NEC is getting ready to drop its second MultiSync EA Series monitor on the U.S. market this month, the EA243WM. It's a 24-inch Full HD (1920x1200) TN panel with LED backlighting that takes aim at high-performance enterprise users with a slim profile, lightweight design, and increased power savings compared to previous models. There's a Customize Setting that allows IT admins to set and restore specific monitor settings with a single touch.
The next generation of MultiSync EA Series monitors from NEC sport LED backlighting, a thinner bezel, advanced connectivity, and a human sensor that detects user activity in front of the display and reduces power by up to 95 percent. Kicking off the new series is the EA273WM, a 27-inch display with a 16:9 TN panel and a Full HD 1920x1080 screen resolution.
NEC just expanded its MultiSync P Series with a new 24-inch display built for monitor snobs who wouldn't consider touching a Twisted Nematic (TN) panel with a 40-foot pole. The MultiSynic P241W (or P241W-BK-SV if shelling out for the SpectraView II version) sports an e-IPS panel NEC claims is ideal for Web graphics and photography chores.
We just received word from NEC that it's adding a new monitor to the its MultiSync EX-Series, the EX201W. This latest addition is a 20-inch ultra-slim widescreen display with a premium-grade PVA Twisted Nematic panel and LED backlighting. It has a bezel depth of around 0.65 inches, with an overall profile measuring 1.9 inches.
An NEC representative acknowledged to us that Apple has made a lot of people happy with its 30-inch Cinema display, but said NEC's new 30-inch MultiSync PA301W-BK and PA301W-BK-SV monitors take performance to a whole new level. These are built for graphics professionals and enthusiasts who demand color accuracy, and to help get that, the latter includes NEC's SpectraView calibration software sensor puck.
Has it been 25 years already? Apparently it has, or so NEC tells us that's how long its MultiSync brand has been kicking. That's an eternity in tech years, and exactly how long the ATI brand was kept alive until AMD recently announced plans to kill it off.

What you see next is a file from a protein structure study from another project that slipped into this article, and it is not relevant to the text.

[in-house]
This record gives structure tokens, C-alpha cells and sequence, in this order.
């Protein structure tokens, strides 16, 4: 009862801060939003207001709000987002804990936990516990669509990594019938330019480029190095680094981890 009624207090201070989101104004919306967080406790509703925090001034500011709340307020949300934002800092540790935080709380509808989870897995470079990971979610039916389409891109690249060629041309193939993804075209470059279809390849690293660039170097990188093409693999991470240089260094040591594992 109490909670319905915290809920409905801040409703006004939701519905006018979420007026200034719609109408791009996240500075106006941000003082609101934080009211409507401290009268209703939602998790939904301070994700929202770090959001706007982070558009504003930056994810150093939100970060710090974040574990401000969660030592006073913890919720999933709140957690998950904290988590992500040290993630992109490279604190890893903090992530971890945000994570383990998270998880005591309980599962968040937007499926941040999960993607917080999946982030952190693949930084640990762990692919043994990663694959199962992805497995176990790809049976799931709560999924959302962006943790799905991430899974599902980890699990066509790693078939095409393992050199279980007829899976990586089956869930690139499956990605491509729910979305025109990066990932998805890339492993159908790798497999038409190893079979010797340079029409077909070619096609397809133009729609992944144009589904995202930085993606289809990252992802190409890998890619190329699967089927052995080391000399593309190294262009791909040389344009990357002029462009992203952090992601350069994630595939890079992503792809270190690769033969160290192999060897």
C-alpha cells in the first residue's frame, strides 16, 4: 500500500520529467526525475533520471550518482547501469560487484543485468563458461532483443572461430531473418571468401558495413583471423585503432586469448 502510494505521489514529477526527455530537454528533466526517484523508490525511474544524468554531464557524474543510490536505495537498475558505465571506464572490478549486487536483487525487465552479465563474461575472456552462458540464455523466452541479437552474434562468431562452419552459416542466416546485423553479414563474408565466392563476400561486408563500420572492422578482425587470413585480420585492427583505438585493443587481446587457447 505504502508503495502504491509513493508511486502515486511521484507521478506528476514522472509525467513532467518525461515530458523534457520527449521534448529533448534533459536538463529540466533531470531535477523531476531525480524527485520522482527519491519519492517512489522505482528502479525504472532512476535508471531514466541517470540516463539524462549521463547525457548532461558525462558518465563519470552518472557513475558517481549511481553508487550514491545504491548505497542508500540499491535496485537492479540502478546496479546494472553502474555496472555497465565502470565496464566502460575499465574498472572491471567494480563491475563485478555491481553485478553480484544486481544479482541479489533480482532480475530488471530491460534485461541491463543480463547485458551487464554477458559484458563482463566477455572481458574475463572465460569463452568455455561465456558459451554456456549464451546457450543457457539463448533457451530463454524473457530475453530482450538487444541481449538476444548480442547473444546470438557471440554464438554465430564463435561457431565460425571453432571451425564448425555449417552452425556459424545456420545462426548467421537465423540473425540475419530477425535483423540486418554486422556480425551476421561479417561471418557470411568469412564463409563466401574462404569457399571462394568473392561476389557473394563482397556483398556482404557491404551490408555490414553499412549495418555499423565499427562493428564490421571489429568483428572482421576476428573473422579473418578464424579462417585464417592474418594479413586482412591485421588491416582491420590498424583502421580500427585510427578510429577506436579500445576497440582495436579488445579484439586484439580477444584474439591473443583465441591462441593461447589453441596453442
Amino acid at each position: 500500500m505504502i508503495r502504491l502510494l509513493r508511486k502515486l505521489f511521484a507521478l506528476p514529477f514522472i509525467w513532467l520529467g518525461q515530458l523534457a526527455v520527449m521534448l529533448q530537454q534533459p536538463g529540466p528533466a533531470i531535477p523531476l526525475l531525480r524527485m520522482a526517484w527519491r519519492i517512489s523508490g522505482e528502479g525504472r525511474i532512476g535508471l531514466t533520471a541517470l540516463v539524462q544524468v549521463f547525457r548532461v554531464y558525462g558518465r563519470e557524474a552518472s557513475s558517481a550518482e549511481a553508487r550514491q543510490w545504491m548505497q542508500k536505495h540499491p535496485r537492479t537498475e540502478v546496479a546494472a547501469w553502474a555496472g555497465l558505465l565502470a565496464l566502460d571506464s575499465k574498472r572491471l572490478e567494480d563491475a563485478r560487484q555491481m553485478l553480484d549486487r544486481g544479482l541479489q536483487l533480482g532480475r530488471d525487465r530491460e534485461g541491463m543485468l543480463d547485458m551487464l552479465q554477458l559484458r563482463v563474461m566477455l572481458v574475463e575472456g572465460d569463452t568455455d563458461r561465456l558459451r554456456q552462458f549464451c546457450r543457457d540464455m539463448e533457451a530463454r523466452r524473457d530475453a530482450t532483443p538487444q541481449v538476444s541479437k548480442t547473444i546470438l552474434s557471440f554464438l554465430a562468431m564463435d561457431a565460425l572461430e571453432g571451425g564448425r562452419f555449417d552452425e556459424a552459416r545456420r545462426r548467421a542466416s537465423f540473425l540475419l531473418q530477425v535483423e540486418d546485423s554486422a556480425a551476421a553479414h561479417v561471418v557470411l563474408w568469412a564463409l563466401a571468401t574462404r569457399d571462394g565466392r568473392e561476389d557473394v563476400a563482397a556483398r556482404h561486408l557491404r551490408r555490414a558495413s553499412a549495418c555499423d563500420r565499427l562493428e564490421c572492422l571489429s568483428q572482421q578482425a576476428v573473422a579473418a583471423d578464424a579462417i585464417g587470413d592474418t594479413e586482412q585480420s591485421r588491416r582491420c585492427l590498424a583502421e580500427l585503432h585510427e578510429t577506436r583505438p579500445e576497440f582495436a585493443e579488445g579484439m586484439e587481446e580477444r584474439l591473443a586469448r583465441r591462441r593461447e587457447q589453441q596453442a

"People forget that in 1985, the same year that Microsoft released Windows 1.0 and Intel introduced a 16 MHz processor, NEC unveiled a monitor brand that has enriched the computing experience of millions and millions of people around the globe," said Pierre Richer, President and C.O.O. of NEC Display Solutions. "Of particular significance are the breadth of performance and innovation that NEC has contributed through the brand for more than a generation. For example, MultiSync was one of the first future-ready computer peripherals in history. It didn’t force users to change monitors when they upgraded their computers."
In addition to celebrating 25 years, NEC has another reason to gloat. The display maker has shipped 40 million Multisync branded monitors to date, an impressive milestone in its own right.
As a way of saying "Thank You," NEC said it's offering to extend its desktop monitor warranties to five years for $25 for 17- to 30-inch panels purchased between December 1, 2010 and March 31, 2011.
Long gone are the days of bulky CRT monitors in mainstream use, a point which is underscored by the introduction of NEC's new 23-inch MultiSync EX231W LED-backlit monitor.